The British officer ordered the neutral American colours struck and replaced with the British flag, against the will of Captain Scott, who realised that this would mark his ship as a belligerent. Soon after, the U-36 intercepted the Pass. Out of a desire to avoid being impounded, Scott ordered the British hidden in the hold and the Union Jack quickly replaced with the Stars and Stripes. The commander of the U-36, Captain Ernst Gräff, was not entirely convinced by this ruse and ordered the Pass to sail for Cuxhaven for inspection. A German ensign was left aboard. The American crewmen, resentful of what they perceived as British meddling, locked the British marines in the hold to make sure that they did not attempt to retake the ship and cause unnecessary bloodshed.
The Pass of Balmaha reached Cuxhaven without major incident, and was boarded by a German inspection party. Captain Scott then revealed the seven British seamen to the Germans, who imprisoned them. For their cooperation, the Americans were allowed free passage to a neutral country, but the Pass became property of the German Navy.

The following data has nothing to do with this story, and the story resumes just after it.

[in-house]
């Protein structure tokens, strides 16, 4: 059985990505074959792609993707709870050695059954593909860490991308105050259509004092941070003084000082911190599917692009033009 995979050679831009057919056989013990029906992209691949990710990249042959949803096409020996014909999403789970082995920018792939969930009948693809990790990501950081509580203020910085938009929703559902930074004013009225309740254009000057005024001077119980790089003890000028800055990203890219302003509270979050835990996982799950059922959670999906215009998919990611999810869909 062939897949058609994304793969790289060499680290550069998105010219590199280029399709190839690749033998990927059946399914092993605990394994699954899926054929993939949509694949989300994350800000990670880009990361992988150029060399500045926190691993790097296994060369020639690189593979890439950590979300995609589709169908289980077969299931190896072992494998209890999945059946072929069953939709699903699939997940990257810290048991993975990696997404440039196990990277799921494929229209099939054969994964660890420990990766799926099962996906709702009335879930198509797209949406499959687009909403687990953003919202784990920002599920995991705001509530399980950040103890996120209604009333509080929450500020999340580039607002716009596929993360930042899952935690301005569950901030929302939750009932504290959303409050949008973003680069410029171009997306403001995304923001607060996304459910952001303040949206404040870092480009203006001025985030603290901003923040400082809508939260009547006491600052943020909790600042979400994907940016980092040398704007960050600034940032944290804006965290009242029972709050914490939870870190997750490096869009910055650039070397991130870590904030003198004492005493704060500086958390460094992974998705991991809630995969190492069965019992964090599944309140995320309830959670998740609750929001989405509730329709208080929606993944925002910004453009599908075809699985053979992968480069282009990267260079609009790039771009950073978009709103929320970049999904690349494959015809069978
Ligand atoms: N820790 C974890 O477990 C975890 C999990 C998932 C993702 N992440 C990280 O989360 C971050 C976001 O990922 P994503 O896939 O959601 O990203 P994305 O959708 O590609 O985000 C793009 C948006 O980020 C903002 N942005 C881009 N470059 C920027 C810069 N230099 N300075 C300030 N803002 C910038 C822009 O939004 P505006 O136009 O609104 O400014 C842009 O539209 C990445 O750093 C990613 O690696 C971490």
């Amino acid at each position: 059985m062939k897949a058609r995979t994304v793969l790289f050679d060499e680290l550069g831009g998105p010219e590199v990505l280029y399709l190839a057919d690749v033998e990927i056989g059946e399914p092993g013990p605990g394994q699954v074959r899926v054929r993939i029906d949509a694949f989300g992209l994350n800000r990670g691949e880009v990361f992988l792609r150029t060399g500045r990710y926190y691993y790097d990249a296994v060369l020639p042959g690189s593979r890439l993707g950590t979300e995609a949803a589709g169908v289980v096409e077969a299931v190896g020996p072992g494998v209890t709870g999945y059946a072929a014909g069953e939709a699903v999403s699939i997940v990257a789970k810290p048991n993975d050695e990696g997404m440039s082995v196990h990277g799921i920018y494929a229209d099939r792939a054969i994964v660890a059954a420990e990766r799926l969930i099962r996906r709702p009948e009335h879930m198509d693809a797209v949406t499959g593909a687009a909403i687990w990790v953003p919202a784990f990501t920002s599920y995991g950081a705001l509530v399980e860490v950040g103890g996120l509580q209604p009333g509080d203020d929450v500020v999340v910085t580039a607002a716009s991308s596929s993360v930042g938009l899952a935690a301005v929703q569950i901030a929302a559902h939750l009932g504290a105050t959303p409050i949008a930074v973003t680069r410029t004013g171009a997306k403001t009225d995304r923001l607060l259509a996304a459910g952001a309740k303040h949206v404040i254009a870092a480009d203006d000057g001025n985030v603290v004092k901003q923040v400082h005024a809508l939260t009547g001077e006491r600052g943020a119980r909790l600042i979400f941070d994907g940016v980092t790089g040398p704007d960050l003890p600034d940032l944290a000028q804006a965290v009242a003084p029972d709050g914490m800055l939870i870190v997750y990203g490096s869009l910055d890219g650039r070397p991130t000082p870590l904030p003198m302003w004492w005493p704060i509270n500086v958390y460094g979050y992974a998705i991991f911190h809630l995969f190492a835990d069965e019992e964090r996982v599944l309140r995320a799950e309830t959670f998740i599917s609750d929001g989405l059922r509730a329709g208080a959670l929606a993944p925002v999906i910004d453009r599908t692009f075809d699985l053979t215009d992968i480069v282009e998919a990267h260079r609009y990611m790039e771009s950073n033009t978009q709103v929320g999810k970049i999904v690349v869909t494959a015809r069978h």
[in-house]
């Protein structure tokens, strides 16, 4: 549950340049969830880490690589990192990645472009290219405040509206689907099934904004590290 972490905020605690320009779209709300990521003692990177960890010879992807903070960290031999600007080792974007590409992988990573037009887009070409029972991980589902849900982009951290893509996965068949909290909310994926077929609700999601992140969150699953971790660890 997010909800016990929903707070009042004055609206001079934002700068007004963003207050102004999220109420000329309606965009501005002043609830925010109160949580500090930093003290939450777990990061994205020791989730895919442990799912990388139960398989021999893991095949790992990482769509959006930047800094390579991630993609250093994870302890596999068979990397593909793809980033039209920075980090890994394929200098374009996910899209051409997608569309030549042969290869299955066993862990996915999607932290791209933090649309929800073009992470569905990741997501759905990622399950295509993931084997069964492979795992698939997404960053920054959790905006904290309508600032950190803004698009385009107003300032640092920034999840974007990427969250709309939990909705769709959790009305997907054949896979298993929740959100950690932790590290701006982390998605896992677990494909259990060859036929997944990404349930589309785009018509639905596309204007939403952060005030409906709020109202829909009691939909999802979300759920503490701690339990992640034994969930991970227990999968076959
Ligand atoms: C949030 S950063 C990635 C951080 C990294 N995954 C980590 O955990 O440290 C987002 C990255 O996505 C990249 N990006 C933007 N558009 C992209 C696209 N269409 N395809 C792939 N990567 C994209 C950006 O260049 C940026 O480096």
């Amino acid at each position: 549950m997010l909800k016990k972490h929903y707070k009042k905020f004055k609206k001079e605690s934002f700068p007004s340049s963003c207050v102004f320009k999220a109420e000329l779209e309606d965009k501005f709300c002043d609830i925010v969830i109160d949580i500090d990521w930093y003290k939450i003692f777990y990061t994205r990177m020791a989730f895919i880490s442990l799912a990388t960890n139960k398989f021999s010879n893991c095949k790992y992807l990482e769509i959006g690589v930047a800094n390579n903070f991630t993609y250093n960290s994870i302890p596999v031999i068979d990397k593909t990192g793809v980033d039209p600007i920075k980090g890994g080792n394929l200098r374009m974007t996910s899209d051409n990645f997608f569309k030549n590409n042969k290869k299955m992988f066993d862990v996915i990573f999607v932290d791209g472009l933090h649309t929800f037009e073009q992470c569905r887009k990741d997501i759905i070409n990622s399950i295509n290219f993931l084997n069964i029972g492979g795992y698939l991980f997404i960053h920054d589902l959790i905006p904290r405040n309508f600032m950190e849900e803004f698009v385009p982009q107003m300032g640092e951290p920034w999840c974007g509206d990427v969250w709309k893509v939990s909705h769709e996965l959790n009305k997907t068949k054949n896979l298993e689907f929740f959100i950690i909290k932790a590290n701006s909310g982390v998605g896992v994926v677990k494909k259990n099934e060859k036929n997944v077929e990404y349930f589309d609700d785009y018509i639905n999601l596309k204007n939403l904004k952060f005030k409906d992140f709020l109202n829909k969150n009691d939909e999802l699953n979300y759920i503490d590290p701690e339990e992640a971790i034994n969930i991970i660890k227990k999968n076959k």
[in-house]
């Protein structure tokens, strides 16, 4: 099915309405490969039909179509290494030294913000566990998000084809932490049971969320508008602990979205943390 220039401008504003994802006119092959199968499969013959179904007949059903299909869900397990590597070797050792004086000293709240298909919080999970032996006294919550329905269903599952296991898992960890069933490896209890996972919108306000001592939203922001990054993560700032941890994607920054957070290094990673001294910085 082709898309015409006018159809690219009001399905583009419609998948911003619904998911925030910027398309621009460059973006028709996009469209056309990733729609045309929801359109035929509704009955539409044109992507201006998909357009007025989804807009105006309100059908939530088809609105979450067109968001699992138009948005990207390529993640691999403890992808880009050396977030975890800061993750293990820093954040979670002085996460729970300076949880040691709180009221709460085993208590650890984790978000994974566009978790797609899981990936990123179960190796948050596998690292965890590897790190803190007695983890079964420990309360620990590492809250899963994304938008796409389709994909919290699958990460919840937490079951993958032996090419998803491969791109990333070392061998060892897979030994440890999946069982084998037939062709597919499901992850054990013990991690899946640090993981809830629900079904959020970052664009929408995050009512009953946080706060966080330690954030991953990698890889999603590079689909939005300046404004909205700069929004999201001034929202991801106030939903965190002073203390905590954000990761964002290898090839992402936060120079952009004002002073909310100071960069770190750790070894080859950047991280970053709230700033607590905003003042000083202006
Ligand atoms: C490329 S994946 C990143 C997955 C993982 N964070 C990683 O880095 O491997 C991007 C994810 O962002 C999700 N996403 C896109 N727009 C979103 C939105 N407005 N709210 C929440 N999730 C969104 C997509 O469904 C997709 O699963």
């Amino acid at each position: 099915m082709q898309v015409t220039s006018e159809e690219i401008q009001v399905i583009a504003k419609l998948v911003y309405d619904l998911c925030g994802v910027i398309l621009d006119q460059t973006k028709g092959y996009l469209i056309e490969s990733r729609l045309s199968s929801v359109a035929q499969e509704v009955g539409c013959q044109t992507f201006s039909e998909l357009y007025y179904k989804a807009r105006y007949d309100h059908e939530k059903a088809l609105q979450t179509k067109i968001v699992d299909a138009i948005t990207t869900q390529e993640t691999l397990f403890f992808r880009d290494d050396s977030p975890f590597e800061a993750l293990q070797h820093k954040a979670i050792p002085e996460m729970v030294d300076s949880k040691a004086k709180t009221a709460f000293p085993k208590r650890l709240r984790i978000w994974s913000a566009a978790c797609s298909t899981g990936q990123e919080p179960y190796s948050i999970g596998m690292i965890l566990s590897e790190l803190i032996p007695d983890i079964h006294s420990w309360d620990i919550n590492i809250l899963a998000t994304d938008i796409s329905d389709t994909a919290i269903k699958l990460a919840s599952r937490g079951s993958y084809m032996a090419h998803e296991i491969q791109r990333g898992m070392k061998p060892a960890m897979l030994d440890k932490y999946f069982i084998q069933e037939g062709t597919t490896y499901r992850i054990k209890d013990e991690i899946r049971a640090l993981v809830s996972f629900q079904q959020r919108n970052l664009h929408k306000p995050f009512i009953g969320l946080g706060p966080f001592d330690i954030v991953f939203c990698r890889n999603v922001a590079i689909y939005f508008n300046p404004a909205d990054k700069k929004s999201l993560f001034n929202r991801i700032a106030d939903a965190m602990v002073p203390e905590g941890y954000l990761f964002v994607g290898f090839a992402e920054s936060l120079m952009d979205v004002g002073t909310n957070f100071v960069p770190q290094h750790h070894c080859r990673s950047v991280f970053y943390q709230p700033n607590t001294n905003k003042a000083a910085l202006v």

By 1916 the Allies had blockaded German warships in the North Sea, and any commerce raiders that succeeded in breaking out lacked foreign or colonial bases for resupply of coal. This gave rise to the idea of equipping a sailing ship instead, since it would not require coaling.
The Seeadler was equipped with an auxiliary engine, hidden lounges, accommodation for additional crew and prisoners, two hidden 105 mm cannons that could emerge from the deck, two hidden heavy machine guns, and rifles for boarding parties. These weapons were rarely fired, and many of the 15 ships encountered by the Seeadler were sunk with only one single accidental casualty on either side during the entire journey.
On 21 December 1916, she sailed under the command of Kapitänleutnant Felix von Luckner. The ship was disguised as a Norwegian wood carrier and succeeded in crossing the British blockading line despite being boarded for an inspection. The crew had been handpicked partly for their ability to speak Norwegian. Over the next 225 days, she captured 15 ships in the Atlantic and Pacific and led the British and US Navies on a merry chase.